Immediately after the first call from the Oshmana Immigrants' Committee in Israel had reached him, he mobilized all his resources, and placed himself in the first line of the activity. His wife, Selma-Sima aided him with devotion. Their initiative and efforts bore beneficient fruits and numerous are those who recall their names with blessing and admiration.
May God grant them health and long and active life among our fellow townsmen.
It was then that the gates of Cuba, the Argentina, Canada and South Africa opened. There, too, did our townsmen arrive and form small colonies, keeping in constant touch with their old home. One might say, in fact, that in the last few years before the outbreak of the Second World War, they emigrated to any country that allowed them to enter.
However, the new lands they settled in were very large, and keeping up the mutual ties and contacts in the new country was not easy at all. Let it be said to the credit of our townsmen that in spite of these difficulties, they found various ways and opportunities to gather and meet one an- other. These opportunities were supplied by the old home, forever in distress, always appealing to its more fortunate sons to contribute to Oshmana public institutions, such as synagogues, schools, orphanages, charitable foundations, etc.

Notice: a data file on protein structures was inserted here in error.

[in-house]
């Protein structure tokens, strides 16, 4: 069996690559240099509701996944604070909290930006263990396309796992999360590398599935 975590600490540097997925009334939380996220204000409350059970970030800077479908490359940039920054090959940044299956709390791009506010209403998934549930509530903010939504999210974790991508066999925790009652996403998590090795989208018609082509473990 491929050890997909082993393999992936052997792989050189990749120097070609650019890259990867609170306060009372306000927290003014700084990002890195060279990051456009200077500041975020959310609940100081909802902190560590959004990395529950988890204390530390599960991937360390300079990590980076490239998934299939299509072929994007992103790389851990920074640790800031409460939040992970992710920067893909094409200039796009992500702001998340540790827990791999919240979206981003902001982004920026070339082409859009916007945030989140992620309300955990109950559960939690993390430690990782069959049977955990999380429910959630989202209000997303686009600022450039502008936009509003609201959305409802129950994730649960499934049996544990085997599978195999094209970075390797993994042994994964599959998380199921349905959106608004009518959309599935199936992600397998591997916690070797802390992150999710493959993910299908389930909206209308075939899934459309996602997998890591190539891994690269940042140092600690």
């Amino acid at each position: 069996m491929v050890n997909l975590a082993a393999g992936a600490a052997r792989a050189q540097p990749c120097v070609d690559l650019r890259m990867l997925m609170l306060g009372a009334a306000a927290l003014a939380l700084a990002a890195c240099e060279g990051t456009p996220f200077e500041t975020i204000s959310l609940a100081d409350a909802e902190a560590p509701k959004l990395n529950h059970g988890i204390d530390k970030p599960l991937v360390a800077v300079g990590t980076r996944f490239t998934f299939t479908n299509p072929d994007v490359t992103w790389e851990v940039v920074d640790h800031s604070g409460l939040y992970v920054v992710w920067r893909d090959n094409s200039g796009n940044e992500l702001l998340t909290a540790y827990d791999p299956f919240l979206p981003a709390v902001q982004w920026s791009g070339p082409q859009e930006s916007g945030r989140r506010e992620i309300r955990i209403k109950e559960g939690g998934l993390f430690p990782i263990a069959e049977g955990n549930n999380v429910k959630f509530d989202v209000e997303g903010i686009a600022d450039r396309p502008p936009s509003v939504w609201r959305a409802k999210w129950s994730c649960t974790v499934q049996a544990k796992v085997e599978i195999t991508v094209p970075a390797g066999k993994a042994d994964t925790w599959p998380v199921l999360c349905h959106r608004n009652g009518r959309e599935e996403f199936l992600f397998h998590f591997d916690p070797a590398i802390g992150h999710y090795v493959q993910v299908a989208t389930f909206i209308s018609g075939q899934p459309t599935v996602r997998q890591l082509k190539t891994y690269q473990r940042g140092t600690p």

One should mention here the fact, deserving our gratitude and appreciation, that Oshmana's sons scattered in the wide world have not let down their native town: there have always risen amongst them those that themselves carried on the good work and spurred on others to do it. From time to time even emissaries from over there appeared in Oshmiana, bringing contributions and eager to find out how effective their help was.
Slowly the gates of emigration lands closed all over the world and a deep depression descended upon the spirits of the young people left behind, stuck in the backwater and not knowing whither to turn.
At that time the pioneering Zionism with all its trends and shades entered Jewish life. The Hechalutz movement fanned the dormant national sentiments into a mighty flame and aroused the longing for action and fulfilment in the hearts of many of the young, who turned to Eretz Israel.